Rachmonus

His humanism is therefore restricted to the contemplation of isolated individuals in contemporary society. Now, this society is itself only a form of the alienation that has got to be transcended.

— Henri Lefebvre, Dialectical Materialism

At the beginning of everything there is first of all refusal.

— Jean-Paul Sartre

1

MONDAY

Watching it from his window, Reardon saw the city only as an immense patchwork of random sound and directionless movement. It had not always been like this for him. In his youth he had walked the streets in his dark-blue uniform with shining badge as a protector of a wild and famous city. He had not forgotten that what he felt then was a rapture so heedless, asking so little, that even the loss and butchery he saw in the course of his duties could not permanently overwhelm it. He had been a serious protector, one who must love what he protects.

He lit a cigarette. The flame gave off a pale, orange aurora in the morning fog. He watched the match burn down almost to his fingertips, then quickly waved it out. He smoked wearily, pleasurelessly. This would be his last cigarette, and because of that he could not savor it. In his mid-fifties now, he had come to fear the slow, strangulating death of lung cancer.

It was cancer that had finally killed his wife, Millie, slowly devouring her bowels inch by inch. Even now, two weeks after her funeral, he sometimes came home to the apartment expecting to find her there and was forced all over again to relive his loss of her. At the funeral he had sat at the front of the church staring at the roses that had adorned her closed coffin. He had ordered her coffin closed because he believed that death was a kind of final privacy, upon which living eyes should not be allowed to intrude. His son, Timothy, had sat beside him, along with his son’s wife, Abbey, and their children. Timothy had kept his hands folded ritually in his lap, his face immobile, but with his eyes darting about as if his mind were still busily examining the law cases in his office. And Reardon had noticed that only when his son looked back over his shoulder and saw the head of his law firm enter the church did his face suddenly change its expression to one of mourning.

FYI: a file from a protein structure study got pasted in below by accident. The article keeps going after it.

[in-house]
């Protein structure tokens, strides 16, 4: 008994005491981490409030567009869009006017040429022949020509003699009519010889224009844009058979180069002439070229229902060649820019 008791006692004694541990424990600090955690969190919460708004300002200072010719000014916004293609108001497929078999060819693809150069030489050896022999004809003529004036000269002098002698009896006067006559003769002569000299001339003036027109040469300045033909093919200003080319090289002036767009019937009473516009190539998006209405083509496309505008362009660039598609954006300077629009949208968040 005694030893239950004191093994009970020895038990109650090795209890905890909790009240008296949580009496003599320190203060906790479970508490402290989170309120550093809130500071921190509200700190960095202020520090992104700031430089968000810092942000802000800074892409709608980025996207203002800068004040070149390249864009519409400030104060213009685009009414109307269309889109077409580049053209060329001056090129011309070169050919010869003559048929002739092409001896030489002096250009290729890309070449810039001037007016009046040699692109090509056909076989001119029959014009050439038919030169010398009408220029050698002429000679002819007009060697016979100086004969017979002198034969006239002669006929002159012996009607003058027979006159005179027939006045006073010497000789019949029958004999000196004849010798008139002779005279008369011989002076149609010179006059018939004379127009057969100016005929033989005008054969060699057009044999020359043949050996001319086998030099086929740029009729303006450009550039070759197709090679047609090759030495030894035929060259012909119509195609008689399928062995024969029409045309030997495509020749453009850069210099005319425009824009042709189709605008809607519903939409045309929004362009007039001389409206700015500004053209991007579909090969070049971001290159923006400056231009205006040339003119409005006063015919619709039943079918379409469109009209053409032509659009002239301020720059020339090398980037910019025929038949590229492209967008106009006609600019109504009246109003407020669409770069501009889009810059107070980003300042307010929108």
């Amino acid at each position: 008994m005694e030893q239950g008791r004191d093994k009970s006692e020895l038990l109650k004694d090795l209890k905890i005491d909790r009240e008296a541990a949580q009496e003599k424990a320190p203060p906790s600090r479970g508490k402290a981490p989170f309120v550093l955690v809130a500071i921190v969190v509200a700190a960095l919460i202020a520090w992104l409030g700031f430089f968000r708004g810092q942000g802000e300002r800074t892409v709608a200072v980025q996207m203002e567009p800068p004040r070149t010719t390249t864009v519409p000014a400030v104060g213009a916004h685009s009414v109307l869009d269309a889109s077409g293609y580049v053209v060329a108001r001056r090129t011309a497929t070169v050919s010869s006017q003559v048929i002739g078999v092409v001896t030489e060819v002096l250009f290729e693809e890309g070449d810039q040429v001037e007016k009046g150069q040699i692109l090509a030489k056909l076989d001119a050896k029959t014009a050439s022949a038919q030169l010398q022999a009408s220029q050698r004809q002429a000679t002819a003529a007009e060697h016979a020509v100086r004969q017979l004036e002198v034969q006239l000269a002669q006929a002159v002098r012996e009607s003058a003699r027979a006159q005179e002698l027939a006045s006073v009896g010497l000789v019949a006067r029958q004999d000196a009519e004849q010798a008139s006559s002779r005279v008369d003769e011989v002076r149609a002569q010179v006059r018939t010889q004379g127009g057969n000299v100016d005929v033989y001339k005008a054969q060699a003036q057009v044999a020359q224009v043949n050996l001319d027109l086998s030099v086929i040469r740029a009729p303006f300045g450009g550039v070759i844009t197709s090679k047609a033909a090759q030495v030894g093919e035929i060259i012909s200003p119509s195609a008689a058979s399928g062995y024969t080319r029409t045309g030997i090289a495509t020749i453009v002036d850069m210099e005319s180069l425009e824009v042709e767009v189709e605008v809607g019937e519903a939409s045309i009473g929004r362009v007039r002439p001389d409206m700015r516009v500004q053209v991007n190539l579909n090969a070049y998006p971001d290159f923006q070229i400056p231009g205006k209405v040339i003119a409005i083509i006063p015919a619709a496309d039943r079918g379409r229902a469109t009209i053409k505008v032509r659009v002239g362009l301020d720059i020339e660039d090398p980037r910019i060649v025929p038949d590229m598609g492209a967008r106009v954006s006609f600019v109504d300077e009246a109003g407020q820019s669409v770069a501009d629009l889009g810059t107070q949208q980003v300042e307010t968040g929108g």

Now, standing in his living room, Reardon turned from the window and glimpsed himself in the full-length mirror on the opposite side of the room. He had become much more conscious of his body recently, conscious that it was slowly taking him through that process of things that pass away. He was still powerfully built for a man of ordinary height and weight, but now, staring at himself across the room, he could detect the first curving downward of his shoulders and buckling of his knees.

Lesen Sie weiter in der vollständigen Ausgabe!

Lesen Sie weiter in der vollständigen Ausgabe!

Lesen Sie weiter in der vollständigen Ausgabe!

Lesen Sie weiter in der vollständigen Ausgabe!

Lesen Sie weiter in der vollständigen Ausgabe!

Lesen Sie weiter in der vollständigen Ausgabe!

Lesen Sie weiter in der vollständigen Ausgabe!

Lesen Sie weiter in der vollständigen Ausgabe!

Lesen Sie weiter in der vollständigen Ausgabe!

Lesen Sie weiter in der vollständigen Ausgabe!

Lesen Sie weiter in der vollständigen Ausgabe!

Lesen Sie weiter in der vollständigen Ausgabe!

Lesen Sie weiter in der vollständigen Ausgabe!

Lesen Sie weiter in der vollständigen Ausgabe!

Lesen Sie weiter in der vollständigen Ausgabe!

Lesen Sie weiter in der vollständigen Ausgabe!

Lesen Sie weiter in der vollständigen Ausgabe!

Lesen Sie weiter in der vollständigen Ausgabe!

Lesen Sie weiter in der vollständigen Ausgabe!

Lesen Sie weiter in der vollständigen Ausgabe!

Lesen Sie weiter in der vollständigen Ausgabe!

Lesen Sie weiter in der vollständigen Ausgabe!

Lesen Sie weiter in der vollständigen Ausgabe!

Lesen Sie weiter in der vollständigen Ausgabe!

Lesen Sie weiter in der vollständigen Ausgabe!